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May 21, 2013

A Canadian commemoration of the Nakba

The Canadian Charger

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Last week on May 15, the 65th anniversary of the Nakba, the disaster that befell Palestinians when Israel was founded Canadians for Justice and Peace in the Middle East (CJPME) held a demonstration at the Human Rights Monument in Ottawa. This was followed by another on Parliament Hill on May 18.

Some 150 people turned out on Parliament Hill to show support for Palestine, to hear speakers, and to join in chants.  Halimah Sallam was one of those taking part.  “I come from a refugee camp in Jordan,” she said.  “I was born in the West Bank.  My parents fled with us to Jordan in fear because of the Qibya massacre.  Our village was nearby.” 

Another Palestinian, Dr. Thaer Elrefai, was a child in 1948 when his family fled to Lebanon.  In 1982, Israel engaged in a massive bombing campaign in Lebanon.  Some of their bombs destroyed his family home.  “We were refugees again,” he commented.  “Palestinians are still living in refugee camps—65 years later.”

The Canadian Charger asked Peter Lawson, a CJPME activist, about the importance of commemorations such as this.  “Very few Canadians are aware of the Nakba,” he said.  “We need to know what happened as a start for resolution of the problem.” 

An Ottawa CJPME leader, Grafton Ross, spoke of the 700,000 Palestinians driven from their homes by the Nakba.  “We are here,” he said, “to protest the continuing injustice of the occupation, oppression, statelessness, and exile.”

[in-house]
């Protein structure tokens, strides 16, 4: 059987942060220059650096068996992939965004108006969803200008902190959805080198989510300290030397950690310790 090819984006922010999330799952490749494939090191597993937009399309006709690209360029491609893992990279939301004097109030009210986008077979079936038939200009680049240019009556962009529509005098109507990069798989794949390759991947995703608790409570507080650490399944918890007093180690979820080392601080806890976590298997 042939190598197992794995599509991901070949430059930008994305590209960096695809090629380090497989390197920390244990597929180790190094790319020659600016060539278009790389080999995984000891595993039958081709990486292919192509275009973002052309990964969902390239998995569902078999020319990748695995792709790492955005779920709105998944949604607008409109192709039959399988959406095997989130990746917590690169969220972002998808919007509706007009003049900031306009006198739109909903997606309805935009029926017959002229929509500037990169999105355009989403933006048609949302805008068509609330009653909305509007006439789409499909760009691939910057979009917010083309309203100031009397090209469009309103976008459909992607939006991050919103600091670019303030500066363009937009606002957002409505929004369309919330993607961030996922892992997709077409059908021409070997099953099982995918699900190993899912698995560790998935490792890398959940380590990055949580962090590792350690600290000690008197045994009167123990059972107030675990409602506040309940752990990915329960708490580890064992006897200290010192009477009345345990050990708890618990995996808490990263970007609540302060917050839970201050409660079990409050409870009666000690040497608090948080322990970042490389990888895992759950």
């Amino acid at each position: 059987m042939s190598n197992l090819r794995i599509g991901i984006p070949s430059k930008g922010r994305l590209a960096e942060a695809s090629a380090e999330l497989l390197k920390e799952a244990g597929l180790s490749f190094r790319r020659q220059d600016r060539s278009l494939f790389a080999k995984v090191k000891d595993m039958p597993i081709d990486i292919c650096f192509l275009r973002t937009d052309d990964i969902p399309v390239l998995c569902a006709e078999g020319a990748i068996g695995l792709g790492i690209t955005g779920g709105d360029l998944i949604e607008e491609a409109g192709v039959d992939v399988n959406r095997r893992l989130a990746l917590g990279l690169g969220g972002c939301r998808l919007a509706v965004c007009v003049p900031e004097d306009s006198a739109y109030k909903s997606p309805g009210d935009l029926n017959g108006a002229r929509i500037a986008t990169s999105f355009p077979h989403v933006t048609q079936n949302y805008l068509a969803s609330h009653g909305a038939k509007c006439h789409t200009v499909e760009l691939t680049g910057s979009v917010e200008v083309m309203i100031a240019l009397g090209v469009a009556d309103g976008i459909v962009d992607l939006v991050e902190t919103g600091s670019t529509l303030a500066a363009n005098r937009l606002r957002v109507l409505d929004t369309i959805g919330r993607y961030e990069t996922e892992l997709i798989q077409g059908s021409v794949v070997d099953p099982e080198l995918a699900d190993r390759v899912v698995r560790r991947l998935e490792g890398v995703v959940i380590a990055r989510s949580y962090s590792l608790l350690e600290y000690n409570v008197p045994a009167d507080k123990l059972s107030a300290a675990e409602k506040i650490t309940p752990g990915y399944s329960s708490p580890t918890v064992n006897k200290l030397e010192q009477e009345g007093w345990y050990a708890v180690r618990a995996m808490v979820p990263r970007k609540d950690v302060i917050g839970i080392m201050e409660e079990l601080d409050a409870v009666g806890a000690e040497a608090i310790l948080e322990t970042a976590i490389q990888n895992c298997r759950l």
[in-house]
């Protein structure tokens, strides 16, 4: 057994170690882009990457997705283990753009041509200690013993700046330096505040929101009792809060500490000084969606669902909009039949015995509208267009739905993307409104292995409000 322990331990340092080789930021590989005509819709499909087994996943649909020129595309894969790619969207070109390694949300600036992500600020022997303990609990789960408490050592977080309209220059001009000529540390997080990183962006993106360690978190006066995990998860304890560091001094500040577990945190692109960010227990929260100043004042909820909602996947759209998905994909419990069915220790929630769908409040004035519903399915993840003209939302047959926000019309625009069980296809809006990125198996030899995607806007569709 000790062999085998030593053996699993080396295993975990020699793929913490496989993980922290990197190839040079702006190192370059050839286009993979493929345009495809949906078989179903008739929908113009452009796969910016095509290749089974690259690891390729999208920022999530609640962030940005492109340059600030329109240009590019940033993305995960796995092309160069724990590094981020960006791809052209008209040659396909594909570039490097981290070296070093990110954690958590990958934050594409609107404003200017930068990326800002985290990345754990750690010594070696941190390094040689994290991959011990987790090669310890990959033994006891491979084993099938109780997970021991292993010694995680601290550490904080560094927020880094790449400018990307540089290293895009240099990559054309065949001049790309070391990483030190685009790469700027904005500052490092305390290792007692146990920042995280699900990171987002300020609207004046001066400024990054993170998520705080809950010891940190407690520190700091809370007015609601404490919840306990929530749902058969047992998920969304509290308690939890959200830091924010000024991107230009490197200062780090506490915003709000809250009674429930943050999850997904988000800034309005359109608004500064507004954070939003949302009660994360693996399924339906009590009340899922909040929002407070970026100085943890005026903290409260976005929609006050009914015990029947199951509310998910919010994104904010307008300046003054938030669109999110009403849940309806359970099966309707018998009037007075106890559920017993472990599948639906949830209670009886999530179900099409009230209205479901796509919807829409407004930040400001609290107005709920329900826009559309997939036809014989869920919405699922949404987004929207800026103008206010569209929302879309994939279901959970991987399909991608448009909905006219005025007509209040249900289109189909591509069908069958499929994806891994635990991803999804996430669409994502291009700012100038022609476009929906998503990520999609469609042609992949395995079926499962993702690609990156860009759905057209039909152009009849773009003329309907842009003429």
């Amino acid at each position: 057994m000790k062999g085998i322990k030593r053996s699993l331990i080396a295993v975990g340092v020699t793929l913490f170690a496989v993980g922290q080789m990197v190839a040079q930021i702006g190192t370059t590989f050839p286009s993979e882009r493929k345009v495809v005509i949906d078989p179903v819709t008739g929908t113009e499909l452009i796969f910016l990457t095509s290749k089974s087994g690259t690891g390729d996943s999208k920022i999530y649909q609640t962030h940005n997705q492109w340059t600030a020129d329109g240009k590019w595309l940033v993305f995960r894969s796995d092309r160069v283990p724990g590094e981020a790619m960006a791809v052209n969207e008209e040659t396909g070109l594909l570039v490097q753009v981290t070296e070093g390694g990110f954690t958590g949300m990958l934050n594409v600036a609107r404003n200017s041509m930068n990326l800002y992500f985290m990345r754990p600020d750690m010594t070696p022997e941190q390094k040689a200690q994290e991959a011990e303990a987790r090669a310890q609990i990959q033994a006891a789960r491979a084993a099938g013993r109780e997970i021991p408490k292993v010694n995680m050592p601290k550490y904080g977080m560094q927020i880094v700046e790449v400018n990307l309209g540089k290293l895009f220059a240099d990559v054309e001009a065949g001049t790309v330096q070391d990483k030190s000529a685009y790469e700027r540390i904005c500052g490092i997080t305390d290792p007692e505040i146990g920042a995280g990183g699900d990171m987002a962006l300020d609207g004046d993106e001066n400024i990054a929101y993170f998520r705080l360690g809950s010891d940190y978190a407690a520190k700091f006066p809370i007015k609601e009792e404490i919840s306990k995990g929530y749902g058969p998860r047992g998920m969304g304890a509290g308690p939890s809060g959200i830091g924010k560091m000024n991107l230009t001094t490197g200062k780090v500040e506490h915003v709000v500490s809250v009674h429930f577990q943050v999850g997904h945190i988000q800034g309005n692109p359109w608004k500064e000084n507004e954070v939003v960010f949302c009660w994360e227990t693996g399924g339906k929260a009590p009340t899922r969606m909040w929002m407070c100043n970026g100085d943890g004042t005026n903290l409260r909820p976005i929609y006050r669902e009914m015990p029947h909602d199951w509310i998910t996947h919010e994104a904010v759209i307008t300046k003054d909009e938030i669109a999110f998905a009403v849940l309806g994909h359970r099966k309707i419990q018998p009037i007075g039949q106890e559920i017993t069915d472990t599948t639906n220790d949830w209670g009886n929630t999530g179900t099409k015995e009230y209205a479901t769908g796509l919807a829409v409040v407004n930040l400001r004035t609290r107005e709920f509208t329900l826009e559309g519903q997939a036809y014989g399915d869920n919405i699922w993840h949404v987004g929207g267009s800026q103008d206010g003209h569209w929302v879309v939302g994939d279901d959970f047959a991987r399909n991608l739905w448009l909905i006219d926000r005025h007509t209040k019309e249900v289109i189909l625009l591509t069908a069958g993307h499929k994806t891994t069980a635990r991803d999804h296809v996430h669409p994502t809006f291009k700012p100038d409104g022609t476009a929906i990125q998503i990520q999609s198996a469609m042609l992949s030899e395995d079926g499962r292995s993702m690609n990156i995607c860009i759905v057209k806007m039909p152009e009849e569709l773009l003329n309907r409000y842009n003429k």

“65 years ago,” he continued, “Palestinians owned 94% of their land.  Today, Palestinians have less than 12% of their land and it is disconnected and occupied.  Today, nearly 600,000 Israelis have settled in illegal colonies in the occupied West Bank and East Jerusalem.  Today, an illegal wall snakes through the occupied territories, severing Palestinians from their lands, schools, hospitals, and places of work—an ugly scar on the land that can be seen from outer space.  Today, over 5,000,000 Palestinian refugees—one-third of them languishing in camps under appalling conditions—await their United Nations-guaranteed right to return peacefully to their homes.”  CJPME also condemns the ongoing seizure of Palestinian property, the eviction of Palestinian homes to house Jews, and the widespread demolition of Palestinian homes.

A Jewish perspective was provided by Tyler Levitan, the Campaign Coordinator for Independent Jewish Voices, who told the crowd about the brainwashing that Jews have experienced.

“More and more Jews are realizing that the historical narrative that has been dominant in Jewish culture and education is based on a national mythology.  I was taught at my Jewish elementary school in Ottawa that Israel’s behavior historically has been based on a need for security from its Arab neighbors.  The framing of the situation was one that focused only on Israel and the surrounding countries, without any acknowledgement of the Palestinian people.  On maps I was given as a child, Israel was portrayed as existing from the Mediterranean to the Jordan River, with no trance of Palestine’s existence.”

His experience is part and parcel of the mythology that persists.  “The attempt to erase the presence and existence of an entire people,” he continued,” is exactly what the Zionist leadership had thought to do.  Their goal was to remove the Palestinian Arab presence in the land, and to have these refugees assimilated into the surrounding Arab countries.”  Independent Jewish Voices rejects this genocide.  “As Jews of conscience, we stand in solidarity with your struggle.”

The speakers urged that Canada abandon its one-sided support of Israel.  “Canada used to be a peacemaker,” noted Elrefai.

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M. Elmasry

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